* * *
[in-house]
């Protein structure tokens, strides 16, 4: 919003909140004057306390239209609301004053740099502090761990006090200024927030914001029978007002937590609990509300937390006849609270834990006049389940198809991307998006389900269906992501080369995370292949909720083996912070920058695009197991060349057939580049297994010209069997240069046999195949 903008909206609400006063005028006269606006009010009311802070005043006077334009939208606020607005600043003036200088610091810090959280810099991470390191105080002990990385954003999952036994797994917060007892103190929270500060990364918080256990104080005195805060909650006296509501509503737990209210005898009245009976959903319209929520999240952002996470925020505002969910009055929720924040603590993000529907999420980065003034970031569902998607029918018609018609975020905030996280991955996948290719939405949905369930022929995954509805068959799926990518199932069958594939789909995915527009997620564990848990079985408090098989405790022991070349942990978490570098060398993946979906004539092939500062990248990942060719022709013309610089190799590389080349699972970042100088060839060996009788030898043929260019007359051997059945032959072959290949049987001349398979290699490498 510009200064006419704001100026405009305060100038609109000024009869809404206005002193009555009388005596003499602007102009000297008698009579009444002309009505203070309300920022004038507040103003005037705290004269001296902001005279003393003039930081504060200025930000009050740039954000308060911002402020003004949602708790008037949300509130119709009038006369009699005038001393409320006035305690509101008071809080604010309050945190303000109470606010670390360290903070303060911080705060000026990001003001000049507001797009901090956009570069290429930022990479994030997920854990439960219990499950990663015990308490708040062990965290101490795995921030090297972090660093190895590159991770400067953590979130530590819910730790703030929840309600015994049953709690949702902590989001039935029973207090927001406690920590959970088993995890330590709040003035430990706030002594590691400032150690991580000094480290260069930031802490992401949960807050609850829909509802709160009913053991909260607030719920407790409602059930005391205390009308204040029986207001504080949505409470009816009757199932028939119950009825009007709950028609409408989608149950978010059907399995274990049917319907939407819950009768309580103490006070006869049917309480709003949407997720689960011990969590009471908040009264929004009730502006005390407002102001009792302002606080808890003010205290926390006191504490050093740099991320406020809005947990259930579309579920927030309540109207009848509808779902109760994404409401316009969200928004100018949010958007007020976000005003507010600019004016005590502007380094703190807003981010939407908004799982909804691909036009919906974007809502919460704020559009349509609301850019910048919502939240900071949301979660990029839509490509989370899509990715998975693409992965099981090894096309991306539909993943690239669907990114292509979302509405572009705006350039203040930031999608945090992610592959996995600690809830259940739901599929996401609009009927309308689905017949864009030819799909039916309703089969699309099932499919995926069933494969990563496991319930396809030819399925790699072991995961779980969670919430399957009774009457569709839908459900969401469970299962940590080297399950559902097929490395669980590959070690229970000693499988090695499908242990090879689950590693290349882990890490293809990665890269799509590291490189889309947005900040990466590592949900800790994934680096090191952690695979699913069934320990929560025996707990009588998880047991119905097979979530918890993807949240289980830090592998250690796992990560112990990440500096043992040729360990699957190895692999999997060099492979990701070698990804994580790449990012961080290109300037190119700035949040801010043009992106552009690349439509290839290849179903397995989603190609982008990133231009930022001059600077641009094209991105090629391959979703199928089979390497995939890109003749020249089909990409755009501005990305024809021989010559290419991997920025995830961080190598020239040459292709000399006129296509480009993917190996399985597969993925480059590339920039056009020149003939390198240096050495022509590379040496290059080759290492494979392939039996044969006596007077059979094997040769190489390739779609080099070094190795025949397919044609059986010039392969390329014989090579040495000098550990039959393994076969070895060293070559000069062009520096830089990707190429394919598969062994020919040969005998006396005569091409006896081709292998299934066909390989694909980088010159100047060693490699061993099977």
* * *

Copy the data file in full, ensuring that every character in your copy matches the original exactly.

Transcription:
[in-house]
């Protein structure tokens, strides 16, 4: 919003909140004057306390239209609301004053740099502090761990006090200024927030914001029978007002937590609990509300937390006849609270834990006049389940198809991307998006389900269906992501080369995370292949909720083996912070920058695009197991060349057939580049297994010209069997240069046999195949 903008909206609400006063005028006269606006009010009311802070005043006077334009939208606020607005600043003036200088610091810090959280810099991470390191105080002990990385954003999952036994797994917060007892103190929270500060990364918080256990104080005195805060909650006296509501509503737990209210005898009245009976959903319209929520999240952002996470925020505002969910009055929720924040603590993000529907999420980065003034970031569902998607029918018609018609975020905030996280991955996948290719939405949905369930022929995954509805068959799926990518199932069958594939789909995915527009997620564990848990079985408090098989405790022991070349942990978490570098060398993946979906004539092939500062990248990942060719022709013309610089190799590389080349699972970042100088060839060996009788030898043929260019007359051997059945032959072959290949049987001349398979290699490498 510009200064006419704001100026405009305060100038609109000024009869809404206005002193009555009388005596003499602007102009000297008698009579009444002309009505203070309300920022004038507040103003005037705290004269001296902001005279003393003039930081504060200025930000009050740039954000308060911002402020003004949602708790008037949300509130119709009038006369009699005038001393409320006035305690509101008071809080604010309050945190303000109470606010670390360290903070303060911080705060000026990001003001000049507001797009901090956009570069290429930022990479994030997920854990439960219990499950990663015990308490708040062990965290101490795995921030090297972090660093190895590159991770400067953590979130530590819910730790703030929840309600015994049953709690949702902590989001039935029973207090927001406690920590959970088993995890330590709040003035430990706030002594590691400032150690991580000094480290260069930031802490992401949960807050609850829909509802709160009913053991909260607030719920407790409602059930005391205390009308204040029986207001504080949505409470009816009757199932028939119950009825009007709950028609409408989608149950978010059907399995274990049917319907939407819950009768309580103490006070006869049917309480709003949407997720689960011990969590009471908040009264929004009730502006005390407002102001009792302002606080808890003010205290926390006191504490050093740099991320406020809005947990259930579309579920927030309540109207009848509808779902109760994404409401316009969200928004100018949010958007007020976000005003507010600019004016005590502007380094703190807003981010939407908004799982909804691909036009919906974007809502919460704020559009349509609301850019910048919502939240900071949301979660990029839509490509989370899509990715998975693409992965099981090894096309991306539909993943690239669907990114292509979302509405572009705006350039203040930031999608945090992610592959996995600690809830259940739901599929996401609009009927309308689905017949864009030819799909039916309703089969699309099932499919995926069933494969990563496991319930396809030819399925790699072991995961779980969670919430399957009774009457569709839908459900969401469970299962940590080297399950559902097929490395669980590959070690229970000693499988090695499908242990090879689950590693290349882990890490293809990665890269799509590291490189889309947005900040990466590592949900800790994934680096090191952690695979699913069934320990929560025996707990009588998880047991119905097979979530918890993807949240289980830090592998250690796992990560112990990440500096043992040729360990699957190895692999999997060099492979990701070698990804994580790449990012961080290109300037190119700035949040801010043009992106552009690349439509290839290849179903397995989603190609982008990133231009930022001059600077641009094209991105090629391959979703199928089979390497995939890109003749020249089909990409755009501005990305024809021989010559290419991997920025995830961080190598020239040459292709000399006129296509480009993917190996399985597969993925480059590339920039056009020149003939390198240096050495022509590379040496290059080759290492494979392939039996044969006596007077059979094997040769190489390739779609080099070094190795025949397919044609059986010039392969390329014989090579040495000098550990039959393994076969070895060293070559000069062009520096830089990707190429394919598969062994020919040969005998006396005569091409006896081709292998299934066909390989694909980088010159100047060693490699061993099977």